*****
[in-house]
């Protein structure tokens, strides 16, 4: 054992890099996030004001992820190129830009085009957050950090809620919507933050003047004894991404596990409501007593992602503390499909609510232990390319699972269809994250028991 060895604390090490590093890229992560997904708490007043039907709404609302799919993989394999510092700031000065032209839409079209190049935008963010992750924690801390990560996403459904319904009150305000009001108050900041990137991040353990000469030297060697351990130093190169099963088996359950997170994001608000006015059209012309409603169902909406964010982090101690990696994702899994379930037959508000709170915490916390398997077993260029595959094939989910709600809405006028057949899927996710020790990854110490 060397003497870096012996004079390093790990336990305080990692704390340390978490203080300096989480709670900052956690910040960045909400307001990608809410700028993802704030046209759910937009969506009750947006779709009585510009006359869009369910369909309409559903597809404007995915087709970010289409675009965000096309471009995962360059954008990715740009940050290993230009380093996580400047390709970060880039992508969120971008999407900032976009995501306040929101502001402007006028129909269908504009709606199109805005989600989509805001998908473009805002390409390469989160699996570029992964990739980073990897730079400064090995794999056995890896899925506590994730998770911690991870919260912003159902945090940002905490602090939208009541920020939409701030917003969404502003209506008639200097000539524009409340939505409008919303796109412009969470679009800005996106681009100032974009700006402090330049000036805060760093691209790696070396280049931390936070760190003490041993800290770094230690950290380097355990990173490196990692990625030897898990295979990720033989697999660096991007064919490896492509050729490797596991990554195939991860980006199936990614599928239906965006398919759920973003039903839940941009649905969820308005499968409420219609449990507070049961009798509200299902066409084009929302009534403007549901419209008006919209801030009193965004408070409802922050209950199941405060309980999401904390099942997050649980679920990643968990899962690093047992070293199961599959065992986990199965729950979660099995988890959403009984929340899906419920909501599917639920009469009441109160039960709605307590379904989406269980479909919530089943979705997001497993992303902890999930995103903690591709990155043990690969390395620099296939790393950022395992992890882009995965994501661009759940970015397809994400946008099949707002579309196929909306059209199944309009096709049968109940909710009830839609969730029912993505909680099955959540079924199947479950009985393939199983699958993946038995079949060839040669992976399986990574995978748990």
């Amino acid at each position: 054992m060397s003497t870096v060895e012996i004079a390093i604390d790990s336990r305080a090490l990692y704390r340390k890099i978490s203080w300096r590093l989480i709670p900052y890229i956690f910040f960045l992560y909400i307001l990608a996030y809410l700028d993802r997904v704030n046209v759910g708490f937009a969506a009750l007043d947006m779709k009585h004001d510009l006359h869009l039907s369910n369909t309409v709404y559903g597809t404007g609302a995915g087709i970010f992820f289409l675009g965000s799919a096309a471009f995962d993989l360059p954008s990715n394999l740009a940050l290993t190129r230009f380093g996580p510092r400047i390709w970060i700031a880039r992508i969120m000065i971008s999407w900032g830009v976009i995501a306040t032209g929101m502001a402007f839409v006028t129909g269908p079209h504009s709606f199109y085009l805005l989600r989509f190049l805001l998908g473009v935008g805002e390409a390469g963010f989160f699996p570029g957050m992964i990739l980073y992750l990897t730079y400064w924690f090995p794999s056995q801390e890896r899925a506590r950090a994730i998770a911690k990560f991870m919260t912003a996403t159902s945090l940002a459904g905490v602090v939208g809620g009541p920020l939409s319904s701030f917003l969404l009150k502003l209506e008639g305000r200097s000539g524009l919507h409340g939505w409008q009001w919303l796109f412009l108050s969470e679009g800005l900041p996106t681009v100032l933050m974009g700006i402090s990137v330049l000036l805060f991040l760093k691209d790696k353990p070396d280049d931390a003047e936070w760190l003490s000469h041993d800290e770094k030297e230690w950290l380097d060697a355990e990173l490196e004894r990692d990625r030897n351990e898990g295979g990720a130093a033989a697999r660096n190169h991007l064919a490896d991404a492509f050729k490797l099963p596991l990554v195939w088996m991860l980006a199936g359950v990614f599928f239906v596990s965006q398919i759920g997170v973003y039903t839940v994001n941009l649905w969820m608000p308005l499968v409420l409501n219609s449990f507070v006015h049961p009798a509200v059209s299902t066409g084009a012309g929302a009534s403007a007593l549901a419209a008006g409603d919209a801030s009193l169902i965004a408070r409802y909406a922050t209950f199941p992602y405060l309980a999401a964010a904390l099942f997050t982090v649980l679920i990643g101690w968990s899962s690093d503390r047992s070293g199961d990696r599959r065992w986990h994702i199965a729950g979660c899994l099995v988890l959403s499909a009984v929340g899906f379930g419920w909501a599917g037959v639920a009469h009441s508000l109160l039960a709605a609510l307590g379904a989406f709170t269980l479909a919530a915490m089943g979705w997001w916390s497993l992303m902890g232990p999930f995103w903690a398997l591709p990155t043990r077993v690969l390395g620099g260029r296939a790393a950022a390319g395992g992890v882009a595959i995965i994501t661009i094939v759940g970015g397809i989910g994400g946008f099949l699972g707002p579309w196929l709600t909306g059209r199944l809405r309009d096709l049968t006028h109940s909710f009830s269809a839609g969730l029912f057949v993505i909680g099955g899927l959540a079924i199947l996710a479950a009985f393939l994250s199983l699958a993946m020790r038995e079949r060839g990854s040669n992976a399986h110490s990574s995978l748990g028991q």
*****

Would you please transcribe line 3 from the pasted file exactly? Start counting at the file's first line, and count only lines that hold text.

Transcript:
């Amino acid at each position: 054992m060397s003497t870096v060895e012996i004079a390093i604390d790990s336990r305080a090490l990692y704390r340390k890099i978490s203080w300096r590093l989480i709670p900052y890229i956690f910040f960045l992560y909400i307001l990608a996030y809410l700028d993802r997904v704030n046209v759910g708490f937009a969506a009750l007043d947006m779709k009585h004001d510009l006359h869009l039907s369910n369909t309409v709404y559903g597809t404007g609302a995915g087709i970010f992820f289409l675009g965000s799919a096309a471009f995962d993989l360059p954008s990715n394999l740009a940050l290993t190129r230009f380093g996580p510092r400047i390709w970060i700031a880039r992508i969120m000065i971008s999407w900032g830009v976009i995501a306040t032209g929101m502001a402007f839409v006028t129909g269908p079209h504009s709606f199109y085009l805005l989600r989509f190049l805001l998908g473009v935008g805002e390409a390469g963010f989160f699996p570029g957050m992964i990739l980073y992750l990897t730079y400064w924690f090995p794999s056995q801390e890896r899925a506590r950090a994730i998770a911690k990560f991870m919260t912003a996403t159902s945090l940002a459904g905490v602090v939208g809620g009541p920020l939409s319904s701030f917003l969404l009150k502003l209506e008639g305000r200097s000539g524009l919507h409340g939505w409008q009001w919303l796109f412009l108050s969470e679009g800005l900041p996106t681009v100032l933050m974009g700006i402090s990137v330049l000036l805060f991040l760093k691209d790696k353990p070396d280049d931390a003047e936070w760190l003490s000469h041993d800290e770094k030297e230690w950290l380097d060697a355990e990173l490196e004894r990692d990625r030897n351990e898990g295979g990720a130093a033989a697999r660096n190169h991007l064919a490896d991404a492509f050729k490797l099963p596991l990554v195939w088996m991860l980006a199936g359950v990614f599928f239906v596990s965006q398919i759920g997170v973003y039903t839940v994001n941009l649905w969820m608000p308005l499968v409420l409501n219609s449990f507070v006015h049961p009798a509200v059209s299902t066409g084009a012309g929302a009534s403007a007593l549901a419209a008006g409603d919209a801030s009193l169902i965004a408070r409802y909406a922050t209950f199941p992602y405060l309980a999401a964010a904390l099942f997050t982090v649980l679920i990643g101690w968990s899962s690093d503390r047992s070293g199961d990696r599959r065992w986990h994702i199965a729950g979660c899994l099995v988890l959403s499909a009984v929340g899906f379930g419920w909501a599917g037959v639920a009469h009441s508000l109160l039960a709605a609510l307590g379904a989406f709170t269980l479909a919530a915490m089943g979705w997001w916390s497993l992303m902890g232990p999930f995103w903690a398997l591709p990155t043990r077993v690969l390395g620099g260029r296939a790393a950022a390319g395992g992890v882009a595959i995965i994501t661009i094939v759940g970015g397809i989910g994400g946008f099949l699972g707002p579309w196929l709600t909306g059209r199944l809405r309009d096709l049968t006028h109940s909710f009830s269809a839609g969730l029912f057949v993505i909680g099955g899927l959540a079924i199947l996710a479950a009985f393939l994250s199983l699958a993946m020790r038995e079949r060839g990854s040669n992976a399986h110490s990574s995978l748990g028991q």